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Tropical Smoothie Making Headlines as "Healthy Fast Food"
Tropical Smoothie Cafe makes headlines
again this month as a pioneer of delicious smoothies that are healthy and fast.
The chain recently expanded
to open it's 300th store last May, with an increase in traffic and store sales to thank for its growing brand.
Last year, the store received a storm of media attention with its "Healthy Lifestyle"
promotional campaign, featuring menu items like low-calorie grilled flatbreads, free nutritional supplements, and baby carrots as a healtful side order.
Cheers to Tropical Smoothie for bringing fast, healthy food to the masses!
From the Desk of FoodCalc
Serving Diners with Special Dietary Needs
There is much discussion in the restaurant industry about the great responsibility that a restaurant assumes when serving a diner with special dietary needs. I remember a time a when it was quite rare to encounter someone with a food allergy, especially a life threatening one; nowadays we serve tons of people with specific food intolerances and sensitivities, or just intense preferences. It’s kind of a lot for the restaurant/hospitality industry to handle; not all servers and line cooks have a vast knowledge of what foods contain gluten, or what a food allergy even is.
A lot of the frustration from the food industry comes from the vast quantity of diners who claim to be “allergic” to this or that, which seems to be much more than the 6% of the population who actually are. Here are some of the specific problems that diners may cite when placing a special order, and what these terms actually mean:
Food Allergies – A food allergy is a chemical response to a food on the body that generates an anaphylactic response. These reactions can be quite severe and can be life threatening if not treated immediately.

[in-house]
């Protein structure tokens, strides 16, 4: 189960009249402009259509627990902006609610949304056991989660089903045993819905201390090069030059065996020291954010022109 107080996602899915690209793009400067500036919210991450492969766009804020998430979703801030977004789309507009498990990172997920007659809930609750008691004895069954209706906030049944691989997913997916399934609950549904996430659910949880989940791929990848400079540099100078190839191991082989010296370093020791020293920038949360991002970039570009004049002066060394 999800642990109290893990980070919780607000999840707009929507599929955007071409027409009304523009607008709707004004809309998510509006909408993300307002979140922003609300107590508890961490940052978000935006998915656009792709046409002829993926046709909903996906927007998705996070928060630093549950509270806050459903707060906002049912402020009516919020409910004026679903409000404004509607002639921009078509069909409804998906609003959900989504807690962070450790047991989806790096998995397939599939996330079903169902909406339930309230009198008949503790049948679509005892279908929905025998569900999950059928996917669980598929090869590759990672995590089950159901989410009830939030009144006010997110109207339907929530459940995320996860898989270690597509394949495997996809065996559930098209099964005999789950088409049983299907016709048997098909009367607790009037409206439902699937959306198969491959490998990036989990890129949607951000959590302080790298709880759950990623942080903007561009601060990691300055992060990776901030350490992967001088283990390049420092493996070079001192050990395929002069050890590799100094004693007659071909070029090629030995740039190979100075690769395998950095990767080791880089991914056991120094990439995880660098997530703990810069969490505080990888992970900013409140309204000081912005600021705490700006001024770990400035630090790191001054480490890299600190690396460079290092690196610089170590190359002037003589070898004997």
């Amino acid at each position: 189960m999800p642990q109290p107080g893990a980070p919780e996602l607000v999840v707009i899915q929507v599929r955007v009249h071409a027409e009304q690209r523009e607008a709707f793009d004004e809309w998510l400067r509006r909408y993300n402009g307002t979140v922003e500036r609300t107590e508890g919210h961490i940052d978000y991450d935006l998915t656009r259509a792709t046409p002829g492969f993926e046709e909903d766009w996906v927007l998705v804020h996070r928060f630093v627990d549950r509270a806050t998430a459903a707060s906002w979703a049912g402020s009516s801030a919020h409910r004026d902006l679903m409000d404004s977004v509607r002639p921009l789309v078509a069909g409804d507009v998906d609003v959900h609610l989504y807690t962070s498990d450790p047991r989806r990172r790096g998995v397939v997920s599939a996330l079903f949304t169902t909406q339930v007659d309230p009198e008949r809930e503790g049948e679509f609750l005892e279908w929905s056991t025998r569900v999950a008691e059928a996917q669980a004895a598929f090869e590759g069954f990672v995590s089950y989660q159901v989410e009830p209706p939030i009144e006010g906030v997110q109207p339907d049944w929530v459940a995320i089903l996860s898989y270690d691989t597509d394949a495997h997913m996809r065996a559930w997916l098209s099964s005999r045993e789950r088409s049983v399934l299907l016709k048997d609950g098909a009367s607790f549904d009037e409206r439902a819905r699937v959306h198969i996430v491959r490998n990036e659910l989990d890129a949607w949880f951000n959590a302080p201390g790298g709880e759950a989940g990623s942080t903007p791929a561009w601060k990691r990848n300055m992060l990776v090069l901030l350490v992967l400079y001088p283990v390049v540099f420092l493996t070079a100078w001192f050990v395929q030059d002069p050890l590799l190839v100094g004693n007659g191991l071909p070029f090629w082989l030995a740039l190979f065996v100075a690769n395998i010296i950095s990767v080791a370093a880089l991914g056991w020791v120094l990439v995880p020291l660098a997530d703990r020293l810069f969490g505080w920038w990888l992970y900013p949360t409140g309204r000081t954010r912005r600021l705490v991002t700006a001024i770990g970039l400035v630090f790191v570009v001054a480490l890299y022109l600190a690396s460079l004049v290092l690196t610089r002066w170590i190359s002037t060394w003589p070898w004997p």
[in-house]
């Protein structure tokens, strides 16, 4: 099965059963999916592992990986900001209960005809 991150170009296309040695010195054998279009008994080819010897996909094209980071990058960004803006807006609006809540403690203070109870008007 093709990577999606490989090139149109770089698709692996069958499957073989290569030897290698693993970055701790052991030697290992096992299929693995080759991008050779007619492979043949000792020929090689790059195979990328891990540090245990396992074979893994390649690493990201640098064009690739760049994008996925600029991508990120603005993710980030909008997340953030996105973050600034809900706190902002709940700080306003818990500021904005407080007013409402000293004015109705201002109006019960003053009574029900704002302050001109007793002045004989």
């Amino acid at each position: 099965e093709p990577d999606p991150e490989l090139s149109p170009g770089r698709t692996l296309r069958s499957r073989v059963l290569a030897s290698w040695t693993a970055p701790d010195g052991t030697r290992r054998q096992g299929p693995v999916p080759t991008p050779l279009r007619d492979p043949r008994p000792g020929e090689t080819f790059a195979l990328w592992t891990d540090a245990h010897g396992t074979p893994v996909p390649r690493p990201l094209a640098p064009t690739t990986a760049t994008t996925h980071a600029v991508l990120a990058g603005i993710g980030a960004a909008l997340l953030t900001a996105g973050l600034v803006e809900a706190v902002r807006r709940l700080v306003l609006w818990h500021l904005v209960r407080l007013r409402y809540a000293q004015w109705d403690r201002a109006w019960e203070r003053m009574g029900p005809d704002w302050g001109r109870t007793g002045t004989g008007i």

Food Intolerances – The most common food intolerance these days is to lactose, a sugar found in dairy products. When someone is intolerant to a food, that food will not digest properly in their system and will flush through the body too quickly without being broken down, causing extreme discomfort and usually diarrhea. Celiac Disease is very similar to an intolerance, and has a similar reaction when those affected consume gluten (a protein found in wheat, rye, oats, and barley). Unlike lactose intolerance, the food does not simply pass through the system undigested, it actually damages the digestive tract which can lead to other food not being digested and absorbed properly.
Food Sensitivities – People with food sensitivities can generally consume small amounts of the food that “bugs” them. The reactions to sensitivities can range from illness similar to an intolerance to a general “icky” feeling. Common reactions include swelling of the hands and feet, nausea, and fatigue.
Of course your diners probably won’t go into deep detail about which issue they will have with the food in question, but it may help to know what some of the outcomes may be. Some restaurants have chosen not to take on the liability, for these special needs diners because the risks are so high, but no one likes turning away business. It doesn't look like the discussion about allergens will be going away any time soon, so it might be helpful to train your staff on the differences between these terms, so they can better help diners and protect the restaurant operator.
How does your operation handle special dietary needs? Weigh in on our blog!
Alyson Mar, RD, is FoodCalc's Director of Nutrition and an expert contributor for the Manage First culinary educational program. Considered a subject matter expert by the industry, Alyson is registered by the Commission on Dietetic Registration, and a member of the American Dietetics Association.
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Monthly Laugh - Delivery Night
A man ordered a takeaway pizza. The waiter said: "Shall I cut it into six pieces or twelve?"
"Six please. I could never eat twelve."
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Q: I'm not ready to make any major changes to my recipe specs. What are some simple changes I can make to create healthier, lighter menu items?
A: There are plenty of small tricks you can use to lighten up your menu! Here is a handful, from my kitchen to yours:
Cut back on the amount of butter/oil.
Grate or slice cheese to cover more area while using less product.
Limit higher-fat items (i.e. meats) and fill with vegetables.
Try to saute with broths or juices.
The great thing about some of these tricks is that they will not only help cut back on calories and fat, but also potentially cut food costs.
-Alyson Mar, RD
Have a question for a member of the FoodCalc team? Submit them to firstname.lastname@example.org.
FoodCalc weighs in
"It’s kind of a lot for the restaurant/hospitality industry to handle; not all servers and line cooks have a vast knowledge of what foods contain gluten, or what a food allergy even is."
-Alyson Mar, RD, Director of Nutrition
Dining By Numbers